Monday, January 18, 2010

I'm passing the following along at the behest of my friend Kembrew McLeod, great scholar and music writer who produced the film advertised below. He's also a bit of a kooky guy in the best possible way, and so has created a video using his alter ego, RoboProfessor, to speak to some of the issues addressed at greater length in the film, which you can access here:

Copyright Criminals looks to be a wonderful video on issues surrounding sampling and current copyright laws, a crucial area that deserves all of our attention. It airs Tuesday night, Jan. 19, on PBS as part of their "Independent Lens" series so check it out if you get a chance.

Copyright Criminals examines the creative and commercial value of musical sampling, including the related debates over artistic expression, copyright law, and (of course) money.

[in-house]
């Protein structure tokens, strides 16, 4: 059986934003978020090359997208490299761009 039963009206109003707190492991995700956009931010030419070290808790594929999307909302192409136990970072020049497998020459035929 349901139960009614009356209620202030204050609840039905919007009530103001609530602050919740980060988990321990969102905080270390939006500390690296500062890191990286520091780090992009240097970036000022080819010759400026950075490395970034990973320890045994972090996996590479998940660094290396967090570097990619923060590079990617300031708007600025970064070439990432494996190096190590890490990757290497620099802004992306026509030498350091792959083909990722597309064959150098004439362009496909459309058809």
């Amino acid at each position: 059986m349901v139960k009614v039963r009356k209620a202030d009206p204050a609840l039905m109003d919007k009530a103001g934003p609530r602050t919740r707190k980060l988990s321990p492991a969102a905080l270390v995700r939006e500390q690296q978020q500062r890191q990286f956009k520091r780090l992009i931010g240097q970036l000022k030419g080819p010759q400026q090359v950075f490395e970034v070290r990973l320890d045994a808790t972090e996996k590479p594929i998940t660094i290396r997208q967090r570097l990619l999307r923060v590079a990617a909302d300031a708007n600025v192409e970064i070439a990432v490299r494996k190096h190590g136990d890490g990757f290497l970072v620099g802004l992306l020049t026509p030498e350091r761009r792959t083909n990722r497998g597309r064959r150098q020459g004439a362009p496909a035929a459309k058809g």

This documentary traces the rise of hip-hop from the urban streets of New York to its current status as a multibillion-dollar industry. For more than thirty years, innovative hip-hop performers and producers have been re-using portions of previously recorded music in new, otherwise original compositions. When lawyers and record companies got involved, what was once referred to as a “borrowed melody” became a “copyright infringement.”

The film showcases many of hip-hop music’s founding figures like Public Enemy, De La Soul, and Digital Underground—while also featuring emerging hip-hop artists from record labels Definitive Jux, Rhymesayers, Ninja Tune, and more. It also provides an in-depth look at artists who have been sampled, such as Clyde Stubblefield (James Brown’s drummer and the world’s most sampled musician), as well as commentary by another highly sampled musician, funk legend George Clinton.

As artists find ever more inventive ways to insert old influences into new material, this documentary asks a critical question, on behalf of an entire creative community:

Can you own a sound?

Here's a link to the trailer for the film:

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